Last night I tried to watch not one but two television shows that had come highly recommended. And in both cases, I turned them off after a few minutes.
Bridgerton is a Regency romance series based on some bestselling novels by Julia Quinn, all about aristocratic families’ efforts to marry off their daughters. (I have not read the books.) This Netflix show has received a lot of publicity due to its unconventional casting. Several members of English high society are played by Black actors, which has been both widely praised and widely reviled. Personally, I was intrigued to hear that Queen Charlotte would be played by a Black actress. Historians cite evidence that she was descended from a Black branch of the Portuguese royal family, but I’d never seen her portrayed that way before. I find the idea refreshing. I didn’t watch long enough to get a sense of how the other characters of color were handled (apparently they were not described as Black in the books) so I can’t comment on how I feel about their casting.
I’ve noticed on Facebook that anyone who objects to historical inaccuracies in Netflix’s Bridgerton is immediately called racist by other users, despite having said nothing about race. As I said, the color-blind casting was not my reason for turning it off. It is true that Regency England had residents of African descent, though our popular culture tends to ignore them. I hesitate to claim that Regency England had Dukes of African descent, but I can’t say for sure that it did not. And as I admitted earlier, I didn’t watch enough to have an opinion on how well that character works.
But I do have an opinion on the historically inaccurate clothes, hairstyles, and demeanor of the upper class as portrayed in the television series. In reality, outbursts of emotion were frowned upon and would have brought disapproval from those within hearing, yet they are everywhere. Tiaras were worn only for evening events, and only by married women. Upper-class ladies were trained to have impeccable posture and did not drape themselves over chairs the way we might today. And sex was often extramarital but always discrete. The strict rules of conduct for people in that society would preclude having sex in public — outside against a tree and in view of the servants, on a staircase, or pretty much anywhere else when the mood strikes, as it apparently does ALL the time in this show. And there are so many other moments that were just wrong for the aristocracy of Regency England.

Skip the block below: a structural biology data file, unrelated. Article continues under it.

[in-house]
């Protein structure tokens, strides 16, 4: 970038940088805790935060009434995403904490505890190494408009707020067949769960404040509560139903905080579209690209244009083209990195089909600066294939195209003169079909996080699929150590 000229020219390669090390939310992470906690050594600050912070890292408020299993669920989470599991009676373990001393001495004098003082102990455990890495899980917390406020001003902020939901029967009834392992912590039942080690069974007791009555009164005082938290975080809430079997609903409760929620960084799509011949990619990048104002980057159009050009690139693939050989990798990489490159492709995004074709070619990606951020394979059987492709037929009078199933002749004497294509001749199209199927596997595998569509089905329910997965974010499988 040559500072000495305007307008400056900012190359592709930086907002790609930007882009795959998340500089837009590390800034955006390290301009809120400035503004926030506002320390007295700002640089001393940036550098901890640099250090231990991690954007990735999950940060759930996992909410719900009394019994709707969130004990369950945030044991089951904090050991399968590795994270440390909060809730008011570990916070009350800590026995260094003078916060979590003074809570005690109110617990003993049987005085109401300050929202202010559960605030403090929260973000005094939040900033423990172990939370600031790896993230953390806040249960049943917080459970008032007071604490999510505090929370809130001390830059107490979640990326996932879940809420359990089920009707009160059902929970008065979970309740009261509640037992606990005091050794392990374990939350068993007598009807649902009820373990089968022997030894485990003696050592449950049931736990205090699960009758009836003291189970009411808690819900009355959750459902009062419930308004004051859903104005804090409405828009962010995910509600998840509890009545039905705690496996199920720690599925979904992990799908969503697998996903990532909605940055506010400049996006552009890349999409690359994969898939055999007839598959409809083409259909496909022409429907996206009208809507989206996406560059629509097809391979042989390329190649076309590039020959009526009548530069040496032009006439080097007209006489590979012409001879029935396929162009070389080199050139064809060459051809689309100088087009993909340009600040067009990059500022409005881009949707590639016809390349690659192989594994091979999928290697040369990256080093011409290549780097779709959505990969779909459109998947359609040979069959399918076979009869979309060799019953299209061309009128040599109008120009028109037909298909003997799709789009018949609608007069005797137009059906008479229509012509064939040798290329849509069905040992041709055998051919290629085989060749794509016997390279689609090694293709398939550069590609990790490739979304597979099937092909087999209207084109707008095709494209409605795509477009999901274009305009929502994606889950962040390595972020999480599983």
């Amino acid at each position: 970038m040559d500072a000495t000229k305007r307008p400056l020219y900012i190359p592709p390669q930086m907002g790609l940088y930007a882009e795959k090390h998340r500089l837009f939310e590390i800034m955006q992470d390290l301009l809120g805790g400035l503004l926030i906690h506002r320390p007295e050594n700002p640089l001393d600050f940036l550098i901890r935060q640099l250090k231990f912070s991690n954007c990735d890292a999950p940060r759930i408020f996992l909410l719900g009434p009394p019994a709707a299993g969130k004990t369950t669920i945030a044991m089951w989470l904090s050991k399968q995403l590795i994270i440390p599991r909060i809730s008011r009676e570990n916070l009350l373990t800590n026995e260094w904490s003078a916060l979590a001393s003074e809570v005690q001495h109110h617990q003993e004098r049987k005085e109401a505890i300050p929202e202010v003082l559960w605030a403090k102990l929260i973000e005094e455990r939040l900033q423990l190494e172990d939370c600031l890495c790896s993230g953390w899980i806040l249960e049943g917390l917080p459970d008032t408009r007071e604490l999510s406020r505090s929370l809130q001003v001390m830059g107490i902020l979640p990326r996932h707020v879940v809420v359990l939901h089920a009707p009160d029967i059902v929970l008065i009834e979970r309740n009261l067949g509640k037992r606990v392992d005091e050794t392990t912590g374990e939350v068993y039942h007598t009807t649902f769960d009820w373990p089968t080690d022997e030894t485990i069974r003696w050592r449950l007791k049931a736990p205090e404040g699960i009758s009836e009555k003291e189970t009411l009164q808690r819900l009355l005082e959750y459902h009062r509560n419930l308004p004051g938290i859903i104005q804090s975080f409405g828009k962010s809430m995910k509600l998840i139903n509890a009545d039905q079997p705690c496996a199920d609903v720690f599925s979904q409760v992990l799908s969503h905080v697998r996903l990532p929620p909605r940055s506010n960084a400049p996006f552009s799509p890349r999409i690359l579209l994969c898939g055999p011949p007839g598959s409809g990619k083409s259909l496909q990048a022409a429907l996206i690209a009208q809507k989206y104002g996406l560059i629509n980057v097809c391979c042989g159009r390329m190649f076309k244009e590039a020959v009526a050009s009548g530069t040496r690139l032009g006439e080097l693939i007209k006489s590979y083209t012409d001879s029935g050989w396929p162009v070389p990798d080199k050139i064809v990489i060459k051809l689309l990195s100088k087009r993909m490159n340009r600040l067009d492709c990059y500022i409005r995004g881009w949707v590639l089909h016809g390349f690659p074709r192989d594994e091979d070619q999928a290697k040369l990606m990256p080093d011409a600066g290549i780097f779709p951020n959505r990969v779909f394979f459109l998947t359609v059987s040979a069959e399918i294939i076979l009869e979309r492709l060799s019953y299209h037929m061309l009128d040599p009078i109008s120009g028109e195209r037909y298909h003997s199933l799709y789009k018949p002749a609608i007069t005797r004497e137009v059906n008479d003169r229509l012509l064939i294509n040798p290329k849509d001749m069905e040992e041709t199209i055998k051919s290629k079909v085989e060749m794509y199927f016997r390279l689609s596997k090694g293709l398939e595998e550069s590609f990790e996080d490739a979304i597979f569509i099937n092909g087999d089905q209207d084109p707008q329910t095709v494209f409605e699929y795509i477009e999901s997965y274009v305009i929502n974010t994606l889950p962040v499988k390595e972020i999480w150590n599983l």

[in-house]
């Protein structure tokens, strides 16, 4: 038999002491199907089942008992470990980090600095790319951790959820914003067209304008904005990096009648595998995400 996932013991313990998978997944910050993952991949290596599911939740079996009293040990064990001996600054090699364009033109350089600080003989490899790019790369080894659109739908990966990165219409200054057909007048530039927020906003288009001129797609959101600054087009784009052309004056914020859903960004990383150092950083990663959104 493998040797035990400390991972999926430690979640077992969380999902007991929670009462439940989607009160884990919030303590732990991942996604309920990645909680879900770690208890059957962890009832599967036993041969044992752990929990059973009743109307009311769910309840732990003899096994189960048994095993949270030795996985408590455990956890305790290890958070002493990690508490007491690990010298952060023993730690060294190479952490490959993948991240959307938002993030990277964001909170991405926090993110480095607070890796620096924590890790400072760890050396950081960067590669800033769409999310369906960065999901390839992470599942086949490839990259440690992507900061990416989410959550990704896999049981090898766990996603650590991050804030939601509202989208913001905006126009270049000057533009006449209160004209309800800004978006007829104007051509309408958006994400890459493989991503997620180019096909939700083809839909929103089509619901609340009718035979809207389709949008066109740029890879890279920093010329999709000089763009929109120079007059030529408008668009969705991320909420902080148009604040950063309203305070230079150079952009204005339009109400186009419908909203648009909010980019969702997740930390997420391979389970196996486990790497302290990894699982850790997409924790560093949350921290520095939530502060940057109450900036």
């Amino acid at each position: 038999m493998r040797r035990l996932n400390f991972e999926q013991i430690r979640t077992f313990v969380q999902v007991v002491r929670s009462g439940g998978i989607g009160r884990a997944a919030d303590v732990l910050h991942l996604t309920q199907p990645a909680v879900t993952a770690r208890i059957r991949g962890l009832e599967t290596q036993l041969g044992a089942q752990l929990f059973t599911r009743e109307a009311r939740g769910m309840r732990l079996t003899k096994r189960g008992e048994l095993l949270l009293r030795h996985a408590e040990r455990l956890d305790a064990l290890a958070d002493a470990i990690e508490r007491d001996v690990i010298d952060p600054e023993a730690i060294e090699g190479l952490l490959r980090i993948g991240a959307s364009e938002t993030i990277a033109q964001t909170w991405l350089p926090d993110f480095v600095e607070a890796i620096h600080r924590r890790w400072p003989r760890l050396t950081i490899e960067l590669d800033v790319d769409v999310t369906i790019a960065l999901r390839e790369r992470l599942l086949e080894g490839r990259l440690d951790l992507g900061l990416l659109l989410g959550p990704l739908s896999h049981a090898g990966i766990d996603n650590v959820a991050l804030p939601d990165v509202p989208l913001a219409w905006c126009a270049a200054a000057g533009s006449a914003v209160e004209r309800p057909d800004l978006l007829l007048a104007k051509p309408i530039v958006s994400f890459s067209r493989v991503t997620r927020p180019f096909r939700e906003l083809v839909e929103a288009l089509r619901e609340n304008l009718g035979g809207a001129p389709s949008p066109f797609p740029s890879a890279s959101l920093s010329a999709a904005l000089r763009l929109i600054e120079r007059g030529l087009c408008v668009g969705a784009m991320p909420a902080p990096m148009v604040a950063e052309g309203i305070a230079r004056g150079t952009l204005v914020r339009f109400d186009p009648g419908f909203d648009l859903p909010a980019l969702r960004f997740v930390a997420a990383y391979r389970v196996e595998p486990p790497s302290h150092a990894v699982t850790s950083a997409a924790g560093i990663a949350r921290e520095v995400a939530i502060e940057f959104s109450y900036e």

Of course, every period has people who ignore the rules of decorum. But they would be the subject of gossip and scandal. On Bridgerton, nobody seems to notice or care. (Yes, there is a scandal sheet in the show that calls people out for some offenses, but only when it’s a plot point; the wardrobe inaccuracies and modern-day demeanor are completely ignored.)
I know a lot of people are enjoying this series, and I don’t fault them for that. But every inaccuracy leaves me rolling my eyes. I am not a person who can ignore such errors and just be entertained. I love historical fiction because of the chance to immerse myself in a time period. These characters are not Regency characters. They are modern characters in elaborate costumes and sumptuous homes. And when they don’t act as Regency aristocrats would, I am pulled out of the time period and out of the story.
The other program I tried to watch and quickly gave up on was the movie Prom, also on Netflix. I love the premise of this one. It’s a musical about the backlash that ensues when a high-school girl wants to bring her girlfriend to the prom. But the very first scene played on outmoded stereotypes that pissed me off. Why does Hollywood always vilify PTAs? This scene shows sour-faced parents at a PTA meeting who vow to cancel prom if they can’t keep same-sex couples away from it. Since the national PTA’s platform includes nondiscrimination against LGBTQ students, a PTA that tried to do this in the real, non-Netflix world would lose its charter. And the principal is in favor of allowing same-sex couples. He doesn’t work for the PTA. Why doesn’t he have the school put on a prom without the PTA’s help?
Then we move to Broadway, where the incredible Meryl Streep is playing an actress on opening night of a musical called Eleanor!, based on the life of Eleanor Roosevelt. In the little bit I saw, she was wonderful. But the actor who is in the role of FDR is played by James Corden, who portrays the gay actor using every offensive stereotype there is. When bad reviews shut down their play after one performance, they and their actor friends decide to find a cause to champion, to prove to the world they are not the vacuous, self-centered performers they so clearly are. Someone learns about a prom that’s been canceled in Indiana in order to keep out a same-sex couple, and they decide they’re traveling to Indiana to bring publicity to the injustice.
That’s about as long as I lasted. I would have loved to see a more nuanced, more realistic, and less campy version of this story — yes, even in a musical. But clearly that is not what Netflix is giving us.